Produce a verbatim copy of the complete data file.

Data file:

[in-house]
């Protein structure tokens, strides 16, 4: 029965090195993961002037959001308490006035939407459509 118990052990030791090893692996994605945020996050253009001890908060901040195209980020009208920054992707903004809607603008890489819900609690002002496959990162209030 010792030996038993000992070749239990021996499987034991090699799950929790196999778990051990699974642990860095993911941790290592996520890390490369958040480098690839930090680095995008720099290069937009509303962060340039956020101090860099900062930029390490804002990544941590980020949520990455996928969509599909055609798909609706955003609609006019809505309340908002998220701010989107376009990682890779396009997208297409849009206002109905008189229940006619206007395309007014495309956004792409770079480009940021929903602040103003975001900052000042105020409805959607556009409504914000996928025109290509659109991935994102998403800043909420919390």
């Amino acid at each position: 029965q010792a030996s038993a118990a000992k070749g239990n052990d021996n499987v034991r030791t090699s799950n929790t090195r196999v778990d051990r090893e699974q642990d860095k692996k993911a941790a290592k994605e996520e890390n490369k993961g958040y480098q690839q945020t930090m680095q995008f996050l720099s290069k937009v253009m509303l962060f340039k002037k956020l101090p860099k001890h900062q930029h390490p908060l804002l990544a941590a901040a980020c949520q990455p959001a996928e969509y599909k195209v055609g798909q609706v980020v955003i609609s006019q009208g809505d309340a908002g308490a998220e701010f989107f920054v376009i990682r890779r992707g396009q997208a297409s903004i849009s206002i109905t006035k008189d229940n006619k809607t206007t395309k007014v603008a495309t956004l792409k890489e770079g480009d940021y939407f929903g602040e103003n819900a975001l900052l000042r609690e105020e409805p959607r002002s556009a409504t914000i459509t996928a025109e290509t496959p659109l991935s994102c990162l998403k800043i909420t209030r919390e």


[in-house]
């Protein structure tokens, strides 16, 4: 029965090195993961002037959001308490006035939407459509 118990052990030791090893692996994605945020996050253009001890908060901040195209980020009208920054992707903004809607603008890489819900609690002002496959990162209030 010792030996038993000992070749239990021996499987034991090699799950929790196999778990051990699974642990860095993911941790290592996520890390490369958040480098690839930090680095995008720099290069937009509303962060340039956020101090860099900062930029390490804002990544941590980020949520990455996928969509599909055609798909609706955003609609006019809505309340908002998220701010989107376009990682890779396009997208297409849009206002109905008189229940006619206007395309007014495309956004792409770079480009940021929903602040103003975001900052000042105020409805959607556009409504914000996928025109290509659109991935994102998403800043909420919390």
């Amino acid at each position: 029965q010792a030996s038993a118990a000992k070749g239990n052990d021996n499987v034991r030791t090699s799950n929790t090195r196999v778990d051990r090893e699974q642990d860095k692996k993911a941790a290592k994605e996520e890390n490369k993961g958040y480098q690839q945020t930090m680095q995008f996050l720099s290069k937009v253009m509303l962060f340039k002037k956020l101090p860099k001890h900062q930029h390490p908060l804002l990544a941590a901040a980020c949520q990455p959001a996928e969509y599909k195209v055609g798909q609706v980020v955003i609609s006019q009208g809505d309340a908002g308490a998220e701010f989107f920054v376009i990682r890779r992707g396009q997208a297409s903004i849009s206002i109905t006035k008189d229940n006619k809607t206007t395309k007014v603008a495309t956004l792409k890489e770079g480009d940021y939407f929903g602040e103003n819900a975001l900052l000042r609690e105020e409805p959607r002002s556009a409504t914000i459509t996928a025109e290509t496959p659109l991935s994102c990162l998403k800043i909420t209030r919390e």